Windows XP. The operating system we look fondly back on as the pinnacle of Microsoft Computing. It was snappy, it looked pretty good, and best of all, it just WORKED. Which is far more than can be said for Windows Vista. But take off those rose tinted nostalgic glasses for a second. Having been a user of Windows 7 since the first leaked beta I’ve been a long term user. Today a client of ours asked whether our software would work on XP and IE 7, so I dove deep into our cupboards and dusted off a Dell Inspiron 9400 – a behemoth of a laptop with an incredible 1900×1200 screen. I booted into XP and started my work.
The first thing I noticed was the glaring colours. There’s just an overwhelming amount of blue and green – every taskbar, the start menu, even the background. It’s all two tone blue and green. I never remembered it bothering me in the past but when I come back to it from the neutral colours of Windows 7 and Mountain Lion… It’s astonishing how designs have changed for operating systems.
In terms of speed however, it was still very impressive – after boot it still felt snappy and responsive, lightning compared to Vista, which took 10 minutes to tell me my password was incorrect today. It loaded applications quickly, didn’t crash or trip up and did pretty much everything I asked it to without breaking a sweat.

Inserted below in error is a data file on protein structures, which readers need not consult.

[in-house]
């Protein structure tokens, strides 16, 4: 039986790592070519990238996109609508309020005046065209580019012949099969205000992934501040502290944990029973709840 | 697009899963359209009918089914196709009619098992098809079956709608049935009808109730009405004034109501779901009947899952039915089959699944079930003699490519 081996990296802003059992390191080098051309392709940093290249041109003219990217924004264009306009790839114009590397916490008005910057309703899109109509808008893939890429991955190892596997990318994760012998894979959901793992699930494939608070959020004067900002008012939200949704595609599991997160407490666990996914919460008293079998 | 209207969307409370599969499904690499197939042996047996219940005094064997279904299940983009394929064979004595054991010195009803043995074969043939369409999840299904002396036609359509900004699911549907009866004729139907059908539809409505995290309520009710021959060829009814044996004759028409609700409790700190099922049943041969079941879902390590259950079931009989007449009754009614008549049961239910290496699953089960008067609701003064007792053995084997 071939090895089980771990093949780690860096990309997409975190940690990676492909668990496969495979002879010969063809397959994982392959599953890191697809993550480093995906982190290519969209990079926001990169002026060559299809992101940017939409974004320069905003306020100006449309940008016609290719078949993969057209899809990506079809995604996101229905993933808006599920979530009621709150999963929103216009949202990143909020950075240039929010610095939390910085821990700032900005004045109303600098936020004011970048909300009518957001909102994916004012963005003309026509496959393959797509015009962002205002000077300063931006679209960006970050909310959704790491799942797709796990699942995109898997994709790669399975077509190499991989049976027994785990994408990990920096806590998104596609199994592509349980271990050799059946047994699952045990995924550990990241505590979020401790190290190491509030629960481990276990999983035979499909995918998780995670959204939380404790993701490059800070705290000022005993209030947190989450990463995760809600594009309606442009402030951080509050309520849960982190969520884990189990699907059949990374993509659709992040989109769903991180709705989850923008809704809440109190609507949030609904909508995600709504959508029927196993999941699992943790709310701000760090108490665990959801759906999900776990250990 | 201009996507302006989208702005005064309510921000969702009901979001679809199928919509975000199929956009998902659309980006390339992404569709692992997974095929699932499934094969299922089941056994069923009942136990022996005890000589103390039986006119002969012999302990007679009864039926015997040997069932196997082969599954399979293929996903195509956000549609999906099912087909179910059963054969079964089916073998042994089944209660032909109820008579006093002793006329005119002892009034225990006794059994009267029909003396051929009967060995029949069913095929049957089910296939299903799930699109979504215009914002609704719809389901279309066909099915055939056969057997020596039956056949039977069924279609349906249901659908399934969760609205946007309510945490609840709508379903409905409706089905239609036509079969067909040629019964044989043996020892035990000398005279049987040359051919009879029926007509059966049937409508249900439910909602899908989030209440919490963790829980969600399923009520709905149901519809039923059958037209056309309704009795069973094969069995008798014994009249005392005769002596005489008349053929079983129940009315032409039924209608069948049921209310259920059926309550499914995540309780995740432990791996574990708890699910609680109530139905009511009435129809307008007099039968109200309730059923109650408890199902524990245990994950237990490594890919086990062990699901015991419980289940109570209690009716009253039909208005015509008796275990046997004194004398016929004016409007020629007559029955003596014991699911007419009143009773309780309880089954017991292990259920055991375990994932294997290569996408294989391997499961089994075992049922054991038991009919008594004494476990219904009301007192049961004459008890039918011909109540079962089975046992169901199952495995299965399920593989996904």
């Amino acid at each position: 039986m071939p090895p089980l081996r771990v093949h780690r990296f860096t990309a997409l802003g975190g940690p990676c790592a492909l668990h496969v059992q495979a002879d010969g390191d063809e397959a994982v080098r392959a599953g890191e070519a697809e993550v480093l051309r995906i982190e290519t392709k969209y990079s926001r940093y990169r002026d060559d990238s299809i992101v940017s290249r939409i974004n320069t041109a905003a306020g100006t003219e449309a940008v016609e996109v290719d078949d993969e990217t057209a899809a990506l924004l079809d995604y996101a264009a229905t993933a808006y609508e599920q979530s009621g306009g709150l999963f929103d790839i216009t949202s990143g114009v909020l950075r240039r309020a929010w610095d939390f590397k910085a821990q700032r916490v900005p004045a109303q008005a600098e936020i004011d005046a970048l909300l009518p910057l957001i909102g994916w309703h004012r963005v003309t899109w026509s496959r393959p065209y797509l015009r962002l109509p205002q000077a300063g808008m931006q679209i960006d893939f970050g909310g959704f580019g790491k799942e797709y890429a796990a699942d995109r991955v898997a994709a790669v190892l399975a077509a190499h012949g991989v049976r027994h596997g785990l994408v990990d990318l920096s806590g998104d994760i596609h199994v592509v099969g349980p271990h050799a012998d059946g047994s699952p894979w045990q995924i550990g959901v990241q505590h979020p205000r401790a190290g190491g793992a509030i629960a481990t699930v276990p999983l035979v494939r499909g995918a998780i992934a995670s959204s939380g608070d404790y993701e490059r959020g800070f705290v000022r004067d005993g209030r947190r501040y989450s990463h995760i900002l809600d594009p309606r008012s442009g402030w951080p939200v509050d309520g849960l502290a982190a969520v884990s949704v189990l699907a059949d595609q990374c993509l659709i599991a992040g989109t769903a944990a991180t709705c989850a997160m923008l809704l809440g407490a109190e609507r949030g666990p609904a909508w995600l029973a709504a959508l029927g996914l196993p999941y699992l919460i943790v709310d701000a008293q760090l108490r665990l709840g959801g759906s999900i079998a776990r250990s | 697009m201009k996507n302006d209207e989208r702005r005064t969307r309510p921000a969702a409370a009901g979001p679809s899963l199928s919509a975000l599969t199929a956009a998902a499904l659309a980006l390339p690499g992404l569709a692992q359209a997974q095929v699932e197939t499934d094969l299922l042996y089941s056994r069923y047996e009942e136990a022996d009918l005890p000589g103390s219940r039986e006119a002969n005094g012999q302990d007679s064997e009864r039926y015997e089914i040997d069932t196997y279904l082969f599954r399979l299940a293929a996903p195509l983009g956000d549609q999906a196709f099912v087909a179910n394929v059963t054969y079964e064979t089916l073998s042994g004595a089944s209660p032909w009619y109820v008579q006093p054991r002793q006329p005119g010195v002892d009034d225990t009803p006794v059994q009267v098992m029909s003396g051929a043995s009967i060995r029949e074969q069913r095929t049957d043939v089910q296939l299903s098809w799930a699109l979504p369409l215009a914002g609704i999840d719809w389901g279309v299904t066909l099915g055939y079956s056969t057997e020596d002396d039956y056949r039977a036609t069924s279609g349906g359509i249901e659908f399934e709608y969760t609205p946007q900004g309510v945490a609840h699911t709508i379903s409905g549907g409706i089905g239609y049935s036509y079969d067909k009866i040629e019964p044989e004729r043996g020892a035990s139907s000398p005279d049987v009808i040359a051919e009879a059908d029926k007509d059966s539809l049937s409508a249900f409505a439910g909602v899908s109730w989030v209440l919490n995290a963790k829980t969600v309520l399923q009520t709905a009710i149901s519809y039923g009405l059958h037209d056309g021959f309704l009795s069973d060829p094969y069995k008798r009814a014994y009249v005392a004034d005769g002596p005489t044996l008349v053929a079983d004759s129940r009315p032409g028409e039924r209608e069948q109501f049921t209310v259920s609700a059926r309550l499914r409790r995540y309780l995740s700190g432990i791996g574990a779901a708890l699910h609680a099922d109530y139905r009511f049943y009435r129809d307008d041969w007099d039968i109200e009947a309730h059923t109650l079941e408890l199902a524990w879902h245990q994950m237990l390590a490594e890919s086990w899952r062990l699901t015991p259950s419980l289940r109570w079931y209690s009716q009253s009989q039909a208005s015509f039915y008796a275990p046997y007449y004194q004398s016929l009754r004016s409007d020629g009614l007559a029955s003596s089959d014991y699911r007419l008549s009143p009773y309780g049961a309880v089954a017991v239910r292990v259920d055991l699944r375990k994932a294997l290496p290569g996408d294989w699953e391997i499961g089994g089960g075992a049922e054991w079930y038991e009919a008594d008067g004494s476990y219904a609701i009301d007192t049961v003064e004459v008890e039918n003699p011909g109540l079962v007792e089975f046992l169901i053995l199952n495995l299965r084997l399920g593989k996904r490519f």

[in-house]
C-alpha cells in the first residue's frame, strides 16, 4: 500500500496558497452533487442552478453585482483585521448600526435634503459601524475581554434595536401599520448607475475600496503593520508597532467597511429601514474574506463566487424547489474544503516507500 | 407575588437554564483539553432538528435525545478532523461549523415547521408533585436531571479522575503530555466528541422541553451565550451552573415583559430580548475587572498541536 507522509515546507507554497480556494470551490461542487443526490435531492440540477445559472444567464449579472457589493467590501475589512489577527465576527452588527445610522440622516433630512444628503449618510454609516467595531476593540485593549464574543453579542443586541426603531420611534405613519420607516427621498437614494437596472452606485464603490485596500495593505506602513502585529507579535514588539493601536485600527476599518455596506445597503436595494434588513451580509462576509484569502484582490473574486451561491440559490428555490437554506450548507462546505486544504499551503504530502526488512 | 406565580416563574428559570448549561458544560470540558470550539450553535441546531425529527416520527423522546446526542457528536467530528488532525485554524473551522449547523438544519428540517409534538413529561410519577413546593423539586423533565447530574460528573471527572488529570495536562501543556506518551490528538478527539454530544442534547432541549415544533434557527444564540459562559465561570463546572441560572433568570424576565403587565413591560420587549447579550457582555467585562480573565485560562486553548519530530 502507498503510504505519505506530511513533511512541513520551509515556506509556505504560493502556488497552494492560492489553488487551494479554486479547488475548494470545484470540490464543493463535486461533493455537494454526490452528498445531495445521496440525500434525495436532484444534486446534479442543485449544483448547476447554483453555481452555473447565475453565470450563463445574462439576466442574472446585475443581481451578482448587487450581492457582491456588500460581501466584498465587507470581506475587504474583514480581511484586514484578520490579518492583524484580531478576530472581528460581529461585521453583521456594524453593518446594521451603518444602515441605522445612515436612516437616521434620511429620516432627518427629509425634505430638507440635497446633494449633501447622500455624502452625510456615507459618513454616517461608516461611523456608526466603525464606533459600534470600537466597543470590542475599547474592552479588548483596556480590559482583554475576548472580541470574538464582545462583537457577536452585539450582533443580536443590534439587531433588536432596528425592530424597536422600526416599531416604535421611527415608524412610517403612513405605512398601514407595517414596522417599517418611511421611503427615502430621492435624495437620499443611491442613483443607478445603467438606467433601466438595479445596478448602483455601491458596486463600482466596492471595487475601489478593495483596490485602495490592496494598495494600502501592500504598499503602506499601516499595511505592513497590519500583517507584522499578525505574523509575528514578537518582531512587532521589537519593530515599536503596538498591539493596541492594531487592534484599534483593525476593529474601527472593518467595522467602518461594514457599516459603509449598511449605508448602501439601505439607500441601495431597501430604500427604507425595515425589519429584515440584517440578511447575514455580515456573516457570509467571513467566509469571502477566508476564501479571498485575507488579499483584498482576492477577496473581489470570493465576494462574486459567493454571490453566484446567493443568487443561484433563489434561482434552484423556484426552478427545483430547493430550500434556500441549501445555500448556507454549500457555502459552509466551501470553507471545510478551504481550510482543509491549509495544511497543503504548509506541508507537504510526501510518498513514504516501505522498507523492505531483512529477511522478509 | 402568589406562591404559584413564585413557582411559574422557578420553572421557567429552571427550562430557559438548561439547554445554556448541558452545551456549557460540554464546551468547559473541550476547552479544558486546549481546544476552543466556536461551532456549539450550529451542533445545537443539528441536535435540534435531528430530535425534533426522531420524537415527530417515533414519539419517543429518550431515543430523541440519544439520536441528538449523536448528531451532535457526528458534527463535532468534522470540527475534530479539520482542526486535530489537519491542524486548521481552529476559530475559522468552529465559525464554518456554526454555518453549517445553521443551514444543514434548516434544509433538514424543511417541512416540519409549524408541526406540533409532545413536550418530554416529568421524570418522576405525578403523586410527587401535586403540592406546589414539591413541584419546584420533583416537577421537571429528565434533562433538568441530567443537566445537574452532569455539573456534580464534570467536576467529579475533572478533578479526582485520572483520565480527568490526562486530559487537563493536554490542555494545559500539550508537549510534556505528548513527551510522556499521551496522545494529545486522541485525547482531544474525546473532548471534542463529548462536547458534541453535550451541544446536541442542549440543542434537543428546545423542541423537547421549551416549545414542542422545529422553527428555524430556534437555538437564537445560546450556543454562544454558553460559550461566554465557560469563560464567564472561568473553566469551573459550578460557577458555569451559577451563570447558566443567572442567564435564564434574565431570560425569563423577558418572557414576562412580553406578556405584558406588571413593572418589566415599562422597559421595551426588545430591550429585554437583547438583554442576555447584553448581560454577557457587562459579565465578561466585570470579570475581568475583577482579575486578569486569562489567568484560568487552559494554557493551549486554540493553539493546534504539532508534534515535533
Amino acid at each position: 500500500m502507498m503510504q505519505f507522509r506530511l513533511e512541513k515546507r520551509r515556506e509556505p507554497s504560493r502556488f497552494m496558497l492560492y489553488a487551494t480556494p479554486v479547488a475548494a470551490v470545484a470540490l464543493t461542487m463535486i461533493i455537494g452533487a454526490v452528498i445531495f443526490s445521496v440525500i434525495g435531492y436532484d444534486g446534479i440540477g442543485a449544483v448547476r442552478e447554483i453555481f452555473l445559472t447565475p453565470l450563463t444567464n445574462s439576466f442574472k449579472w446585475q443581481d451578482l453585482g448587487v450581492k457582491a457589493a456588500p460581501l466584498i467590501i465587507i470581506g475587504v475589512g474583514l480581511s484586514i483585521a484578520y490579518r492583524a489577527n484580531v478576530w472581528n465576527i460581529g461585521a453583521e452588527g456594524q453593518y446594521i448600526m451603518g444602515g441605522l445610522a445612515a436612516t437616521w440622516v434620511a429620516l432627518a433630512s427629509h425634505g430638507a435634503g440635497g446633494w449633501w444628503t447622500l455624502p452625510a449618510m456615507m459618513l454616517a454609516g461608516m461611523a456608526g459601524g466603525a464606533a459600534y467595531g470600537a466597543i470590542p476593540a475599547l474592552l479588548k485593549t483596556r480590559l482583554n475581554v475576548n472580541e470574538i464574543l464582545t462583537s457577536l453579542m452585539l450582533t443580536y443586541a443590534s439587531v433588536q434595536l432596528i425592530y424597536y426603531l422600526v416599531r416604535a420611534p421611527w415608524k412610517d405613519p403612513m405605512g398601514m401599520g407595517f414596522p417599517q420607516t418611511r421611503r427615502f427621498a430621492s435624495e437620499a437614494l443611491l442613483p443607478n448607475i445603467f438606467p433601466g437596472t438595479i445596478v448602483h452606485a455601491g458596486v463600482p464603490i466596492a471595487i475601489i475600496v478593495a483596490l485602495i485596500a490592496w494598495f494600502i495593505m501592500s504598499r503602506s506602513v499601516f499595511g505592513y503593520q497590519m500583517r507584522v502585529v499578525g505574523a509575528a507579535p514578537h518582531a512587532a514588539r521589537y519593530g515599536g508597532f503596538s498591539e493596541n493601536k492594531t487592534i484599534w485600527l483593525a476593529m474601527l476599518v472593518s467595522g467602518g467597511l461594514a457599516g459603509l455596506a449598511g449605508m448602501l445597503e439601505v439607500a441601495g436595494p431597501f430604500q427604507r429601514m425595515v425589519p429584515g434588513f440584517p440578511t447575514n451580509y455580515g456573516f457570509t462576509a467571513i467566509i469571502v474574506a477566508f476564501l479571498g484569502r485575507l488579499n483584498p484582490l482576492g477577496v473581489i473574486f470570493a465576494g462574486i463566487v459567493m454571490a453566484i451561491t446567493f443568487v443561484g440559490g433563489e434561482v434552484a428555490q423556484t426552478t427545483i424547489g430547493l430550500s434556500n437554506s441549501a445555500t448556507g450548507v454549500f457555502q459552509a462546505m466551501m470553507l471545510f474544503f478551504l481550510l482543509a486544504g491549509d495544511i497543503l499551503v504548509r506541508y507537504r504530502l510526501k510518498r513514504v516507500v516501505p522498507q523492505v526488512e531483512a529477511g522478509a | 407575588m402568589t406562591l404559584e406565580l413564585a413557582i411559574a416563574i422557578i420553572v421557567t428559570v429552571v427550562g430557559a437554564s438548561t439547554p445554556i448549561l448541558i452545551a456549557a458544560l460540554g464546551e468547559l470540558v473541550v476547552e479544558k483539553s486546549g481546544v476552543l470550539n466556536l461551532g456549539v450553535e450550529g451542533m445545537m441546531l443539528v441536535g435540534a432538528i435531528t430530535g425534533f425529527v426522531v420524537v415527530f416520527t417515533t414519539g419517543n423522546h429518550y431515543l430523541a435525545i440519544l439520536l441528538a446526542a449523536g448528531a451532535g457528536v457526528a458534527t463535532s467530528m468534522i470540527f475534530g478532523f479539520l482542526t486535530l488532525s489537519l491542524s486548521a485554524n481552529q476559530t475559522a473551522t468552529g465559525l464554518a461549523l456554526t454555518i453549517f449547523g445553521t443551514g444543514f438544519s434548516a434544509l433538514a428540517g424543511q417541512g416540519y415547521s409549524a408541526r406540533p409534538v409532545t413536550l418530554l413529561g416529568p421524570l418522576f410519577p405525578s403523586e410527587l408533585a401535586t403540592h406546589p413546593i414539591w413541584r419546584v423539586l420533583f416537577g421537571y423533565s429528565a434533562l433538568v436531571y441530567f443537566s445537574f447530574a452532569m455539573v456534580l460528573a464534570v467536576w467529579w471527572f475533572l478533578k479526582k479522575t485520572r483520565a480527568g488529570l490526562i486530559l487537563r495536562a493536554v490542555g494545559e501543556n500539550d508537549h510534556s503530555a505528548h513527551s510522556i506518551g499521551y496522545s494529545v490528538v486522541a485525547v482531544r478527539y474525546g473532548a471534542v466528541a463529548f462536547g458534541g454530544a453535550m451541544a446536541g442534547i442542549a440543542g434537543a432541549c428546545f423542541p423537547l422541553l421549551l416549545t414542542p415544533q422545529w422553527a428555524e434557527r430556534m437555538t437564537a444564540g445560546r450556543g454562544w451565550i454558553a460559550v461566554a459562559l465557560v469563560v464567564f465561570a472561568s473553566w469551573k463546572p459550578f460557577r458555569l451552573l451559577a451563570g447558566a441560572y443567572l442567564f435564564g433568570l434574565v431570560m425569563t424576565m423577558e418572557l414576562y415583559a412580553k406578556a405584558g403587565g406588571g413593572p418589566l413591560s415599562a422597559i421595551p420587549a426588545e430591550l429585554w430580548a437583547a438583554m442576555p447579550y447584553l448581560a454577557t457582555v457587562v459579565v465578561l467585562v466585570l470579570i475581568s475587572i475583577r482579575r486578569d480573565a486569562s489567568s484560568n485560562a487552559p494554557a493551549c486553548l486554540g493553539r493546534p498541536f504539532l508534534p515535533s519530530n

XP FELT HECTIC AND MESSY
One point I hadn’t remembered was just how messy the folder structure was. In Windows 7, C:\Users\Your.Name makes sense, and inside there is all your documents. Windows XP threw me a bit with its C:\Documents and Settings\Your.Name and its My Documents and My This and My That. It was the norm back then but I’ve found Windows 7 to follow a much more logical pattern.
I missed features from Windows 7 such as dragging a window to one side to fill that half, dragging to the top to maximise and I even missed the highly criticised Aero look. It just feels cleaner and more modern and even faster to use 7. XP felt hectic and messy.
Perhaps you agree with me, perhaps you don’t, but one thing I do know is regardless of how I feel now, I’ll always look back on XP fondly. But with Windows 7 I think Microsoft have gotten it right and they should stick there.